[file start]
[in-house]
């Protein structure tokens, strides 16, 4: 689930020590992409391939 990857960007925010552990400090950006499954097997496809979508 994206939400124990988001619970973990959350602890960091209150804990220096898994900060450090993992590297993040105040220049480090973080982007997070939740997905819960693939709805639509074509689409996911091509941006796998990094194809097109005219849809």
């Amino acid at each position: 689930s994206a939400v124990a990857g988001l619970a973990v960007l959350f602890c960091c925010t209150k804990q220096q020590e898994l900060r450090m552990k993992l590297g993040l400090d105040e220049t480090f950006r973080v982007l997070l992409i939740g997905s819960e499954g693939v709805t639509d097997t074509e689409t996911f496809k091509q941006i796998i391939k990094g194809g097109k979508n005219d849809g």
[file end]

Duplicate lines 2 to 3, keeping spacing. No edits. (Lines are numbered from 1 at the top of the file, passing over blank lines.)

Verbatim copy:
């Protein structure tokens, strides 16, 4: 689930020590992409391939 990857960007925010552990400090950006499954097997496809979508 994206939400124990988001619970973990959350602890960091209150804990220096898994900060450090993992590297993040105040220049480090973080982007997070939740997905819960693939709805639509074509689409996911091509941006796998990094194809097109005219849809």
């Amino acid at each position: 689930s994206a939400v124990a990857g988001l619970a973990v960007l959350f602890c960091c925010t209150k804990q220096q020590e898994l900060r450090m552990k993992l590297g993040l400090d105040e220049t480090f950006r973080v982007l997070l992409i939740g997905s819960e499954g693939v709805t639509d097997t074509e689409t996911f496809k091509q941006i796998i391939k990094g194809g097109k979508n005219d849809g």